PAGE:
Country takes first steps down IT path
The information technology sector has long been an engine of India's economy. But Bangladesh, its subcontinental neighbour, has only just started down the IT road.
A.K.M. Atiqur Rahman, the country's consul-general in Hong Kong, says Bangladesh has some catching up to do compared with its neighbour.
But Bangladesh is determined to do just that. The country drafted and approved a national ICT (information and communication technology) policy in October 2002 in consultation with the private and public sectors, and has already launched a number of initiatives under the policy.
The Formulation of ICT (Electronic Transaction) Act is to be finalised soon with the help of the Law Commission. When in place, it will protect the software sector and facilitate electronic developments within government agencies and statutory corporations. Soon, all major government departments will offer services through their websites.
To ensure that there will be a next generation of IT talent to carry the torch forward, the Ministry of Science and Information and Communication Technology has set up a programme to evaluate and rank ICT training institutes to ensure quality.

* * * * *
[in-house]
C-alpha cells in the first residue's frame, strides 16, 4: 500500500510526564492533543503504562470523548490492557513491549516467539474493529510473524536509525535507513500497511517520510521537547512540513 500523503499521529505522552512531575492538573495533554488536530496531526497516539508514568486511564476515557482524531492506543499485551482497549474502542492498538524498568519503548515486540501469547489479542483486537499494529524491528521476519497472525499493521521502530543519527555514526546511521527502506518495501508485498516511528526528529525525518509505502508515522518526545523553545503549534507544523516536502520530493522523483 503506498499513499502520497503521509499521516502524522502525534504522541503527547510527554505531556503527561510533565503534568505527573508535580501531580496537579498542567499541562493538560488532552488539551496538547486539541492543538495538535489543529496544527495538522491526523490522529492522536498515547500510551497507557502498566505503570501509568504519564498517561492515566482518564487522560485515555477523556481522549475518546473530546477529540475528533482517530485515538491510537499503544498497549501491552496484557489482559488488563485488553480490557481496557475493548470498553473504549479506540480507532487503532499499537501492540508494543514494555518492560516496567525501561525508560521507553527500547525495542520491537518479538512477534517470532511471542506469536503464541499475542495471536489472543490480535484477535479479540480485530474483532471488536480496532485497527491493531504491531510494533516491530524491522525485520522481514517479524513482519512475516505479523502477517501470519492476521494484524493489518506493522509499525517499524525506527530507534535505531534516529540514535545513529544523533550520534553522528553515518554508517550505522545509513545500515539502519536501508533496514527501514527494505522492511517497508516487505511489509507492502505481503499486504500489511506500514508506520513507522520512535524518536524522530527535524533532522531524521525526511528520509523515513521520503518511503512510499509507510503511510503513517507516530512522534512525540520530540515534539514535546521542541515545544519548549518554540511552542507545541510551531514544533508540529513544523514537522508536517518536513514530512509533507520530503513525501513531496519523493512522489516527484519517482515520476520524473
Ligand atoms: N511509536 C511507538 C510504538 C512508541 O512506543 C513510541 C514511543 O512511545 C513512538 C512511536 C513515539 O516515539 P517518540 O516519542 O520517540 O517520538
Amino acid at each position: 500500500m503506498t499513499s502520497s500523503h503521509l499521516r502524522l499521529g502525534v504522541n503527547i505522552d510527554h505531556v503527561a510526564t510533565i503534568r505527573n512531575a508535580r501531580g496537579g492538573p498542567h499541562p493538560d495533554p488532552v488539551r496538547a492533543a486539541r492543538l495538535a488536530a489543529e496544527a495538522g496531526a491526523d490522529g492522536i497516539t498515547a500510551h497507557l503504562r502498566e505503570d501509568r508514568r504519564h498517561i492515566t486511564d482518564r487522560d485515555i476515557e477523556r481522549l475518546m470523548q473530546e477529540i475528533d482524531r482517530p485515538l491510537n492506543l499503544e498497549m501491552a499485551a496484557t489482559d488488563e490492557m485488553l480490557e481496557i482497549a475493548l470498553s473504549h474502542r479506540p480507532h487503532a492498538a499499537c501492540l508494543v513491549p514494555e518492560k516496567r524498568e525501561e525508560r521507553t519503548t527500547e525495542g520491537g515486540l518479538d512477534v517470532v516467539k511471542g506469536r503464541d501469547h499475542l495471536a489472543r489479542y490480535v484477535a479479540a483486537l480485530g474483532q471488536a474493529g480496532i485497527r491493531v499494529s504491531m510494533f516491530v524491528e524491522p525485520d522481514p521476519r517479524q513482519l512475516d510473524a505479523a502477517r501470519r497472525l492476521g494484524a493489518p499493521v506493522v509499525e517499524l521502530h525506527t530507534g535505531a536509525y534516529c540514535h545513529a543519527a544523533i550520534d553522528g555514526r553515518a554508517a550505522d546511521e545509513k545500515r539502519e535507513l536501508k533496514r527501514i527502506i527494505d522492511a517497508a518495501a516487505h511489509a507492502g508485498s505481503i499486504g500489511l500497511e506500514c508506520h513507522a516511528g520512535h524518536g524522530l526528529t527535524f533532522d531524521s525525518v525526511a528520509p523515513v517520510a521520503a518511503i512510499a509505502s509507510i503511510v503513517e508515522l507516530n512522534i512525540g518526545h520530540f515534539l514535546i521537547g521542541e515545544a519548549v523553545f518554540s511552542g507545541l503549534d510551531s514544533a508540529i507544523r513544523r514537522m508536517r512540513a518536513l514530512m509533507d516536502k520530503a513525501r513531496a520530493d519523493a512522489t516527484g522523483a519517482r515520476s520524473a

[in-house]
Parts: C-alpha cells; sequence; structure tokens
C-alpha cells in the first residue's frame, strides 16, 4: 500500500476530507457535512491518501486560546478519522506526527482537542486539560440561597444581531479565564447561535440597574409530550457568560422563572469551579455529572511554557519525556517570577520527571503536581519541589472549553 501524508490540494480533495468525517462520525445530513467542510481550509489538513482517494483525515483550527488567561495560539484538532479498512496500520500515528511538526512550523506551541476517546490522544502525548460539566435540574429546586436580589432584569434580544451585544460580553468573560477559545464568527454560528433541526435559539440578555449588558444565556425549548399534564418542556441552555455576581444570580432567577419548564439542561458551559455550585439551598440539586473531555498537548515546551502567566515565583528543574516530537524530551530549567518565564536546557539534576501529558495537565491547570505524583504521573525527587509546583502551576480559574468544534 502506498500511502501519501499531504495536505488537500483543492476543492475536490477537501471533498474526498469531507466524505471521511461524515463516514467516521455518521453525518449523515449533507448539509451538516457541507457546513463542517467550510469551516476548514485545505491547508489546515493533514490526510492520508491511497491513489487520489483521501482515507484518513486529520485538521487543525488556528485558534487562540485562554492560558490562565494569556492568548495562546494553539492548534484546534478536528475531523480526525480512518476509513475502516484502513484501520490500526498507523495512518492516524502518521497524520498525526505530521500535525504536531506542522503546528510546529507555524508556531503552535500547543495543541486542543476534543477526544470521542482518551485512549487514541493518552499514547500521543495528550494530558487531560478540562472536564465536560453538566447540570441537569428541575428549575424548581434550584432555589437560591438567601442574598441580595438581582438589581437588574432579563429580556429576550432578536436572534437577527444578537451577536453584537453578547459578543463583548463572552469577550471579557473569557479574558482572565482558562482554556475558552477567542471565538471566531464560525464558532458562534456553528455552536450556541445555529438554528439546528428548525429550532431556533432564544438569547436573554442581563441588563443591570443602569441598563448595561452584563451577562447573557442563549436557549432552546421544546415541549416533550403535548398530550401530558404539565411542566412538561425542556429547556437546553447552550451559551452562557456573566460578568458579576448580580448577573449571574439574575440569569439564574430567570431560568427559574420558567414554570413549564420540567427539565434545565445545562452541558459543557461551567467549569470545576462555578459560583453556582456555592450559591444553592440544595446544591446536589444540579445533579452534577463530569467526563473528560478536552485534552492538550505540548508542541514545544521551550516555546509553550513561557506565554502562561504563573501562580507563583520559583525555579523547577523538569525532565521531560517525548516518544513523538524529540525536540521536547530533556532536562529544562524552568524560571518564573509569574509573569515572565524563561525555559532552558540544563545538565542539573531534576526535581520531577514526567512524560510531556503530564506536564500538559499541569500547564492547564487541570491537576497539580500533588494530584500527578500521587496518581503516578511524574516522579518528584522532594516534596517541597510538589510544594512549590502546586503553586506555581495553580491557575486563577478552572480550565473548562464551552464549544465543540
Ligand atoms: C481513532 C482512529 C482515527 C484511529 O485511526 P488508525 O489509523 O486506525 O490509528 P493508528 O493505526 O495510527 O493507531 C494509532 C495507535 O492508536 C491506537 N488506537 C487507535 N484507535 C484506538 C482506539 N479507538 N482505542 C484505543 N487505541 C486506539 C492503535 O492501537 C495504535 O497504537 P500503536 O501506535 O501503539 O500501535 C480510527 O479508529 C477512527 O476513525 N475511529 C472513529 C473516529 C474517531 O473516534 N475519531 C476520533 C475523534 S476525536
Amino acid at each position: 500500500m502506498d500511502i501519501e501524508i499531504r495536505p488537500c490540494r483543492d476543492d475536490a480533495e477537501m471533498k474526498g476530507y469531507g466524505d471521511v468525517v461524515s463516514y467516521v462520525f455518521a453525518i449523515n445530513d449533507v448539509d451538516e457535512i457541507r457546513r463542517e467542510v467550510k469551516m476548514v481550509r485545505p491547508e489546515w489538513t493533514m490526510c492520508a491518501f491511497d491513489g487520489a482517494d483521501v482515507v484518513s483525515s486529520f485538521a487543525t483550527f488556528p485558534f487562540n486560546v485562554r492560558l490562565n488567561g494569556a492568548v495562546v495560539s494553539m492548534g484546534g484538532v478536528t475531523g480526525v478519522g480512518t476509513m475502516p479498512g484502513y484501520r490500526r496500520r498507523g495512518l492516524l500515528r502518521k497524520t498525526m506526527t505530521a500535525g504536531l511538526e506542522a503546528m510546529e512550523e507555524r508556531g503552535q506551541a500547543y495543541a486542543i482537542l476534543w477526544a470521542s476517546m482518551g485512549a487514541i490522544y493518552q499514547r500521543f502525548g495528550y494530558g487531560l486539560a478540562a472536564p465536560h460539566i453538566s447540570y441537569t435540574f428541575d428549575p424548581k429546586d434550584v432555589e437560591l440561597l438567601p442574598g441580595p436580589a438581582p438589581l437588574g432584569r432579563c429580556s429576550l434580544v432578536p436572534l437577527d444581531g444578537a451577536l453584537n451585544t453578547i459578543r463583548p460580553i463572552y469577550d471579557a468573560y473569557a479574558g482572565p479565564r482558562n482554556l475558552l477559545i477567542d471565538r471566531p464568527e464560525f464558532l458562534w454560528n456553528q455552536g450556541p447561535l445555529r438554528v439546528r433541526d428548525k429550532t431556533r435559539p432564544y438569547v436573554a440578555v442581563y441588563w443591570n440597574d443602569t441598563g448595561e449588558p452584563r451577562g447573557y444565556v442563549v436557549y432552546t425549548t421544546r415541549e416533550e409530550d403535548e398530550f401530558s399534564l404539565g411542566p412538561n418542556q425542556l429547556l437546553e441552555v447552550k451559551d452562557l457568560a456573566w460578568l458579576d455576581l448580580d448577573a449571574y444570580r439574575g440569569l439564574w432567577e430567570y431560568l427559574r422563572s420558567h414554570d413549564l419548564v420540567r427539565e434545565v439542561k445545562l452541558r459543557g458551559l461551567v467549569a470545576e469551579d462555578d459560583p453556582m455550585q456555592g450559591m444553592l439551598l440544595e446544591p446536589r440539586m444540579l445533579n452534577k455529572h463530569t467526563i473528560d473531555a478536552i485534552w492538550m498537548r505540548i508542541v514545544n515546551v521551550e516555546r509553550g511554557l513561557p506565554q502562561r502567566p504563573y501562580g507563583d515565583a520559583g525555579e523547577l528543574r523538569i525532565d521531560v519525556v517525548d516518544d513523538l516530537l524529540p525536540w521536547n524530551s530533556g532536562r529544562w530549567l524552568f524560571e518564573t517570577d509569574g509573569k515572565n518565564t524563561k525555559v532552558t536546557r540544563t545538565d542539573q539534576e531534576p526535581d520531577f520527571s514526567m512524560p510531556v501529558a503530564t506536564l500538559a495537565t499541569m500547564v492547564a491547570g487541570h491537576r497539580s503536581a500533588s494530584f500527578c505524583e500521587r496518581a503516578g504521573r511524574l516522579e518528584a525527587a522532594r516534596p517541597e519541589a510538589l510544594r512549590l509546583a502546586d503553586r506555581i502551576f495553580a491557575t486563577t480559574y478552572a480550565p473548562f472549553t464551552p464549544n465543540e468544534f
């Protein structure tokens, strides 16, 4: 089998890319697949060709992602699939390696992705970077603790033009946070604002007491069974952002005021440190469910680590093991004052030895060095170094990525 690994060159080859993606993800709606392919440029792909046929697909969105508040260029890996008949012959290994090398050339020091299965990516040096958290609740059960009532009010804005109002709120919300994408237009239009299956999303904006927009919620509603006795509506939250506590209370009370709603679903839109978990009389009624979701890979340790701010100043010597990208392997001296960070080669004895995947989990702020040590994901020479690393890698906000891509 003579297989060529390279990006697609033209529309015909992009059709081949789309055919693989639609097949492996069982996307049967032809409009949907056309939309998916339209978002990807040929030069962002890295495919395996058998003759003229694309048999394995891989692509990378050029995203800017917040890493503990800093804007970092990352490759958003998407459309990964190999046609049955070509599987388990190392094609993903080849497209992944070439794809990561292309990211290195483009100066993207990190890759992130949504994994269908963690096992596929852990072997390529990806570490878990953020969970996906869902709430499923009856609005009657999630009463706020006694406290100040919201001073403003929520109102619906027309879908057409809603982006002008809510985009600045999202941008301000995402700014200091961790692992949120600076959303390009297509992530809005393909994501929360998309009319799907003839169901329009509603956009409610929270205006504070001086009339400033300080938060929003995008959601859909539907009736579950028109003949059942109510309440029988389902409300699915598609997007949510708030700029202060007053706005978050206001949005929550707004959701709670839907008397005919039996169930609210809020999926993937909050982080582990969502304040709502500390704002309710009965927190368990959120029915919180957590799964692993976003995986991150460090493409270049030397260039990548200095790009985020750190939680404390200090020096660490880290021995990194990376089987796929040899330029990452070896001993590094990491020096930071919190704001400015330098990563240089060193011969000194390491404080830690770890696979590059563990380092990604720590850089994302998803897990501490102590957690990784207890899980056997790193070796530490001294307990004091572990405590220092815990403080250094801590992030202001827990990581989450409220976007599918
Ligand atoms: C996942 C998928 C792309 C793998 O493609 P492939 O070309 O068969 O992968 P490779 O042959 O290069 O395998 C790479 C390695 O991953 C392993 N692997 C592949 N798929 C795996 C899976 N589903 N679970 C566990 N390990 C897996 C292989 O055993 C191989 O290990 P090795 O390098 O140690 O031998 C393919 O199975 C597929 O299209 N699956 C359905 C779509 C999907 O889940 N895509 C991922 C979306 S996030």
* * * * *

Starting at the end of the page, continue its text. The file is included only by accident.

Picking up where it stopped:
Six public universities and one government college have also introduced graduate diploma courses in IT, with each of them churning out 60 students a year. Internships are also arranged for graduates and postgraduates in computer science to provide them with practical training.
Bangladesh's own 'silicon valley' is planned near the capital of Dhaka, costing more than US$42 million to build.
The hi-tech park will house companies in the electronics, computer and communication technologies sectors, as well as in the IT service industry, bio-informatics, agro-bio technology, genetic engineering, pharmaceuticals and plastics.
Bangladesh expects the ICT sector to soon become one of the country's largest employers and foreign exchange earners.